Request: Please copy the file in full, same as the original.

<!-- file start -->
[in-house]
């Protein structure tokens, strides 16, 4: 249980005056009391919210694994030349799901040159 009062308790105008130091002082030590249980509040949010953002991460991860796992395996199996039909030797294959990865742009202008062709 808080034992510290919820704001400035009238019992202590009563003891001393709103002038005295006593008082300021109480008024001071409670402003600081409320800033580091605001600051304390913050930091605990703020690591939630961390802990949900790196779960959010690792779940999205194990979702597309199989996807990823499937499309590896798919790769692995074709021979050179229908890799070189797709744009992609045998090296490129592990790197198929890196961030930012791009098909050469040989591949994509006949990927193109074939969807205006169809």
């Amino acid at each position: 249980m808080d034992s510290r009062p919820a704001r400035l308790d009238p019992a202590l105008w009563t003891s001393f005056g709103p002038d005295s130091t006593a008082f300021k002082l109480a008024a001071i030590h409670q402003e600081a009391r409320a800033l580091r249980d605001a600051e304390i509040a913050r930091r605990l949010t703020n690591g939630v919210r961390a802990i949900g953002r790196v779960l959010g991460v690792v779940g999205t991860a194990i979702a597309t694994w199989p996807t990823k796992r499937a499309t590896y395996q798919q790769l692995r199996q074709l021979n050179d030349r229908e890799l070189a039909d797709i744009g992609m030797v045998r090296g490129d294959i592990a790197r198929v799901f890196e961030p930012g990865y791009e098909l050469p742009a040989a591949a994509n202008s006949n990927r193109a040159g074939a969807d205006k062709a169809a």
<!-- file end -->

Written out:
[in-house]
């Protein structure tokens, strides 16, 4: 249980005056009391919210694994030349799901040159 009062308790105008130091002082030590249980509040949010953002991460991860796992395996199996039909030797294959990865742009202008062709 808080034992510290919820704001400035009238019992202590009563003891001393709103002038005295006593008082300021109480008024001071409670402003600081409320800033580091605001600051304390913050930091605990703020690591939630961390802990949900790196779960959010690792779940999205194990979702597309199989996807990823499937499309590896798919790769692995074709021979050179229908890799070189797709744009992609045998090296490129592990790197198929890196961030930012791009098909050469040989591949994509006949990927193109074939969807205006169809």
């Amino acid at each position: 249980m808080d034992s510290r009062p919820a704001r400035l308790d009238p019992a202590l105008w009563t003891s001393f005056g709103p002038d005295s130091t006593a008082f300021k002082l109480a008024a001071i030590h409670q402003e600081a009391r409320a800033l580091r249980d605001a600051e304390i509040a913050r930091r605990l949010t703020n690591g939630v919210r961390a802990i949900g953002r790196v779960l959010g991460v690792v779940g999205t991860a194990i979702a597309t694994w199989p996807t990823k796992r499937a499309t590896y395996q798919q790769l692995r199996q074709l021979n050179d030349r229908e890799l070189a039909d797709i744009g992609m030797v045998r090296g490129d294959i592990a790197r198929v799901f890196e961030p930012g990865y791009e098909l050469p742009a040989a591949a994509n202008s006949n990927r193109a040159g074939a969807d205006k062709a169809a």